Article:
File - Room 24 English

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Romantic Poets Comparison
She Walks in Beauty by Lord Byron
Structure
Daffodils by William Wordsworth
Structure
Iambic Tetrameter
The woman in the poem is depicted as walking in beauty – both inside and
out. The idea of walking is mirrored in the consistent rhythm of the poem. Unstress/Stress pattern x 4
This is also Iambic Tetrameter.
Sounds like a beating heart
 Pattern mirrors the heart which is alive in Stanza 4
Structure of the poem mirrors the beauty (read perfect, neat, no flaws
“and then my heart with pleasure fills”

ROMANTICISM: LINK TO THE JOY NATURE CAN BRING.
in construction) of the woman, six lines per stanza, 8 syllables per line.
ABABAB rhyme scheme is also very neat and ordered.
 ROMANTICISM: FASCINATION WITH NATURE.
Wordsworth uses similes comparing one thing to nature.
“One shade the more, one ray the less”
Stanza 1: Compares himself to lonely cloud
- This line is all about perfection – the coming together of dark and
“I wandered lonely as a cloud”
light in perfect balance. Note how the line is split in two – 4 syllables
Stanza 2: Compares Daffodils to a galaxy of stars
each, repetition of “one”.
“Continuous as the stars that twinkle”
One might suggest the structure of the poem is pure?
ROMANTICISM: BEAUTY IS MORE IMPORTANT
FUNCTIONAL/PRACTICAL WORLD WE LIVE IN.
THAN
“My heart with pleasure fills”
 ROMANTICISM: POWER OF NATURE TO INSPIRE MEN WITH JOY.
THE
 Figurative statement – (Synecdoche – where the heart doesn’t
literally fill with joy, but the body is taken over by joy)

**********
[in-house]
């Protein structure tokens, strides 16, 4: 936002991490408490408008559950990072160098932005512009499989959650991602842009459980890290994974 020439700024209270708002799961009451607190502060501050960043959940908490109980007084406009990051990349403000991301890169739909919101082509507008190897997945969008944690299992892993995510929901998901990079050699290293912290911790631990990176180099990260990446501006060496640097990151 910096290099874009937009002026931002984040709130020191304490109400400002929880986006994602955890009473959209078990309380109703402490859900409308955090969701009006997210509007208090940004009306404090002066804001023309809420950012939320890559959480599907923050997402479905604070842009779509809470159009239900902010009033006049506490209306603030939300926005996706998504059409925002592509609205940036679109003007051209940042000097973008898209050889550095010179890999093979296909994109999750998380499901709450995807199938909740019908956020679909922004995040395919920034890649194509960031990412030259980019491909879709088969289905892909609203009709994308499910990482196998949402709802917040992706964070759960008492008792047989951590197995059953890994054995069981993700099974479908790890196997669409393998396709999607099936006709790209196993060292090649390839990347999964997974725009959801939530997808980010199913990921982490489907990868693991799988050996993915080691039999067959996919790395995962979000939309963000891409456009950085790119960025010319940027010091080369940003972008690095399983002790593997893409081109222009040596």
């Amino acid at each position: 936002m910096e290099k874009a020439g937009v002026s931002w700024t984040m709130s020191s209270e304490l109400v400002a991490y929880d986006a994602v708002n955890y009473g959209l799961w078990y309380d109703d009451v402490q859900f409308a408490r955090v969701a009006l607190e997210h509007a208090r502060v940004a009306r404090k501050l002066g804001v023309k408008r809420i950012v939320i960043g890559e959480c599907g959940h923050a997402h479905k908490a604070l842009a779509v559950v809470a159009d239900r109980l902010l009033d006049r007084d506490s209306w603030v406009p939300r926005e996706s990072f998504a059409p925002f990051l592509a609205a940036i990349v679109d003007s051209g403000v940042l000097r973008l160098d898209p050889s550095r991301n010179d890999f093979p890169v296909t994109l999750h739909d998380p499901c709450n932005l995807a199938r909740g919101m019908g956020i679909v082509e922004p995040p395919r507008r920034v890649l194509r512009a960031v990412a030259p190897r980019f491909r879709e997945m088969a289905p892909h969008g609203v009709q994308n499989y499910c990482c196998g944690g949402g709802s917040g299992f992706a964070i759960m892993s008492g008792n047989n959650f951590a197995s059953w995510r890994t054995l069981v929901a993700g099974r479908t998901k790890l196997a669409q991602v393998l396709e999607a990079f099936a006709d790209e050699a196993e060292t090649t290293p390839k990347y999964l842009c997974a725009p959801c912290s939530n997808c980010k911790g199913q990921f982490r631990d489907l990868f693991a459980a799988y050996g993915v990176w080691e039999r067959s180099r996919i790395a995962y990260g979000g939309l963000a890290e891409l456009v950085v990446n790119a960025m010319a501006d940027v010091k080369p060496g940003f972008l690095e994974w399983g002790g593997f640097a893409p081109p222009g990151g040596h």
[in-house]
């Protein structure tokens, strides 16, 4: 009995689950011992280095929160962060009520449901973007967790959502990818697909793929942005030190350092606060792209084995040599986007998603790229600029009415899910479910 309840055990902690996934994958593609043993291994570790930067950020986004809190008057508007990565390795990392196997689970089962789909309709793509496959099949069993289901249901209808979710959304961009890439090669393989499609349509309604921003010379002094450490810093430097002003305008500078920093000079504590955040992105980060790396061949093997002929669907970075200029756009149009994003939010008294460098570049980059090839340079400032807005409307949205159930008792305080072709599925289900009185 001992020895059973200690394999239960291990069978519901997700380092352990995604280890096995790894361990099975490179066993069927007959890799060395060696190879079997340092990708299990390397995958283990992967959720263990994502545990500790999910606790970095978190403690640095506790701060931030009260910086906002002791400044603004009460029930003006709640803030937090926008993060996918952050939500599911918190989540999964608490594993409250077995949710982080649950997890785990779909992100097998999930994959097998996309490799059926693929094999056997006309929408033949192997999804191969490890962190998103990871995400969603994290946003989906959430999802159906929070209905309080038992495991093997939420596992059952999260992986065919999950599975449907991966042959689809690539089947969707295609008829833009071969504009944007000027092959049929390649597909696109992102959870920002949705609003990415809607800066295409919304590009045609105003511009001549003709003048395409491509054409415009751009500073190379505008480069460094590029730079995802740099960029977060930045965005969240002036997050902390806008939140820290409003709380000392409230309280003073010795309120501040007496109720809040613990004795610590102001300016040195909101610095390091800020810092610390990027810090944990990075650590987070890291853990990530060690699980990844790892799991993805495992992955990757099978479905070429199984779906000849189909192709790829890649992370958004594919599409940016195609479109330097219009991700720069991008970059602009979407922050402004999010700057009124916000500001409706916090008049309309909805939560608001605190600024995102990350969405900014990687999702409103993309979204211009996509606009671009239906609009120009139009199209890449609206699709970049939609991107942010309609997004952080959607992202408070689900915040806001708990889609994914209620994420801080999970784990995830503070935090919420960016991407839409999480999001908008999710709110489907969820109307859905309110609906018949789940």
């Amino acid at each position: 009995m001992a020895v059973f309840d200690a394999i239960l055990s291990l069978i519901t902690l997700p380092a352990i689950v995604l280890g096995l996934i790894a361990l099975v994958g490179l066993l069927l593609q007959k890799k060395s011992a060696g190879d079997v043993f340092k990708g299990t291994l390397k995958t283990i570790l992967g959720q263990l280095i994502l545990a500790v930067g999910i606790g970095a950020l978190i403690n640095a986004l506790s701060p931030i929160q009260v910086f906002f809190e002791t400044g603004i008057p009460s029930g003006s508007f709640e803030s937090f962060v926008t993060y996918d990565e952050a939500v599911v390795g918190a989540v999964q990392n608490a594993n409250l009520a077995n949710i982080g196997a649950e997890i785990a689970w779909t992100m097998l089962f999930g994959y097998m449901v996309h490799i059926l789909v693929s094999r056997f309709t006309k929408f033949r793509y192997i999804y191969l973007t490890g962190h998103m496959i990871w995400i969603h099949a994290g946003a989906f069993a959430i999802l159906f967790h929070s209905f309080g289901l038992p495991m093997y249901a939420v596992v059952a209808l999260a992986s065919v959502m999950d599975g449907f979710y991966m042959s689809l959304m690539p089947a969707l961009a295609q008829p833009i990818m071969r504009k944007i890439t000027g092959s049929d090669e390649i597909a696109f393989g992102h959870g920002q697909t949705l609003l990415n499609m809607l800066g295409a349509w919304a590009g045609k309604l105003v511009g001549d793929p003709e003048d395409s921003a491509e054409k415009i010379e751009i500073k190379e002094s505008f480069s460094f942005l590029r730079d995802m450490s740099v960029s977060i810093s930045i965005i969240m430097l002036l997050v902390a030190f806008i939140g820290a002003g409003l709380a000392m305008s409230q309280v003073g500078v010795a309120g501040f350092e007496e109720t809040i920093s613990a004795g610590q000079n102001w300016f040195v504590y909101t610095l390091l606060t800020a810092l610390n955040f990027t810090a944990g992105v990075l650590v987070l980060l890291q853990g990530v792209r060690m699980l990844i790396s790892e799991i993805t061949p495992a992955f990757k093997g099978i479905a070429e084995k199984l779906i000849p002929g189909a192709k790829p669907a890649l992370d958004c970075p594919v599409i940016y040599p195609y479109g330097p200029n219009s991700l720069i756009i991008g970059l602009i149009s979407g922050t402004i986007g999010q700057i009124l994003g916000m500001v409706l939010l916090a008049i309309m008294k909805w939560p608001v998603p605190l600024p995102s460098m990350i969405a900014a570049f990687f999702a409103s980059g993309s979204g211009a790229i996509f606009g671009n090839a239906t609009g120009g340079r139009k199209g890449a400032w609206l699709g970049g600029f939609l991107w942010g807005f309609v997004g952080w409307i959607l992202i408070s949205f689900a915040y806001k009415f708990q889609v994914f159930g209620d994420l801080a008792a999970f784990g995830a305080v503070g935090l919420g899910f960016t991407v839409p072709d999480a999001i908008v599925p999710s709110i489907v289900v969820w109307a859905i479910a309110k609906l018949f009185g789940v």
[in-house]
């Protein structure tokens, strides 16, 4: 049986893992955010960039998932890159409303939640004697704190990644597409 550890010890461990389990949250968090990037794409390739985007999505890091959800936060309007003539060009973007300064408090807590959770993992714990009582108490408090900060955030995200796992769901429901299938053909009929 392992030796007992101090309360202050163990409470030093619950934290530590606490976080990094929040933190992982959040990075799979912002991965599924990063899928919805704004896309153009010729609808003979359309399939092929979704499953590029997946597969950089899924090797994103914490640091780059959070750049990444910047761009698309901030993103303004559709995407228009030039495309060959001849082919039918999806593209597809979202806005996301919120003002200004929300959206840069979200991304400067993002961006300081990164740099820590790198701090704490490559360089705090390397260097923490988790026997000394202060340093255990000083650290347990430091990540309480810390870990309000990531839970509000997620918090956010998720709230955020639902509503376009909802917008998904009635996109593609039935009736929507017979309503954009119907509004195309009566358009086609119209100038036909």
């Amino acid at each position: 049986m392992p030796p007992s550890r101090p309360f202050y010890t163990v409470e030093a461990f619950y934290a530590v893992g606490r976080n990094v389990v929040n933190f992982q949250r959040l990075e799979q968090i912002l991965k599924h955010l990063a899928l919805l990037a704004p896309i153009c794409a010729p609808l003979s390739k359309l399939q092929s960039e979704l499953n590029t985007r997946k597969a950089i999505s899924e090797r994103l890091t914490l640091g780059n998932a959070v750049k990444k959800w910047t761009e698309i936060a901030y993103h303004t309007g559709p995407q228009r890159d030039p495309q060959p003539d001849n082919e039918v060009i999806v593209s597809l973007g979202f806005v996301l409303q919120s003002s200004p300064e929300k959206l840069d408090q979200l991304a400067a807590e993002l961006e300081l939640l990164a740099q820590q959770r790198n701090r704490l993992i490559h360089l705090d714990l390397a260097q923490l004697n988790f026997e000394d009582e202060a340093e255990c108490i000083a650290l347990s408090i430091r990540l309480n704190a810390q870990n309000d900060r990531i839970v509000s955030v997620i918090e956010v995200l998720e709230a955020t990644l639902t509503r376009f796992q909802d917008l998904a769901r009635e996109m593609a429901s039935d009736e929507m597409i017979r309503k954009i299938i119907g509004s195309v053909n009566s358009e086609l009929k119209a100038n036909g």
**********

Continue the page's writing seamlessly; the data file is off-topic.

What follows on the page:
 FLIP IT  Yes, this depicted woman is an enchanting beauty, a
picture of perfection if we believe the speaker, but flip it – the only Personification of the Daffodils
thing to compare the woman to is nature – and it highlights the The poet turns the daffodils in to people in order to cease his loneliness.
 “I saw a crowd of daffodils”
Romantic’s view of nature. The dark and wild nature – etc. 22
 ROMANTICISM: POWER OF NATURE IN MAN’S LIFE.
“She walks in beauty like the night, of cloudless climes and starry skies”
Speaker uses the pronoun “I” – this links to Romanticism as the
Soft Assonance – like night climes
Romantics would often speak in the first person.
Soft Alliteration – cloudless climes, starry skies.
The soft sounds mirror the softness and beauty of the woman.
Romantic Poets Comparison
Speaker uses simple language and simple subject matter to appeal to a
wide audience.
Romantics spoke to a common audience, as did the Romantics’ hero
Shakespeare, who wrote “Shall I compare thee to a Summer’s day?” The
audience can’t escape the reference as Byron compare’s thee to a night.
This is called allusion – the alluding to or Shakespeare’s work.
Similar to Wordsworth, this poem also uses simple language and subject.
 ROMANTICISM: A keen interest in innocence and purity – cities
corrupted the land, buildings destroyed nature – see, purity in life
is important.
The woman is not just beautiful, but also pure.
 ROMANTICISM: Romantics liked to focus on emotional and physical
passion – in this case, it may be the joy that the woman brings –
but it does not move in to the physical.
“All the best of dark and night”
 ROMANTICS HAD A FASCINATION WITH THE GOTHIC AND
MYSTERY, WHICH THIS WOMAN SEEMS TO EXUDE. SIMILARLY,
THEY WELCOME PURITY, INNOCENCE WHICH IS THE OTHER HALF
OF THIS WOMAN.
The whole poem is about nature and the joy it brings!!!
“They flash upon that inward eye”
- The remembering of the daffodils brings the speaker immense joy.
 ROMANTICISM: THE POWER AND IMPORTANCE OF THE
IMAGINATION. DOES THE SPEAKER REMEMBER THE PAST TENSE
EVENT, “I WANDERED” DIFFERENTLY IN THE PRESENT TENSE? DOES
IT MATTER IF HIS MEMORY IS SKEWED? NO – BECAUSE HIS
PRESENT TENSE JOY IS REAL AND COMFORTING.
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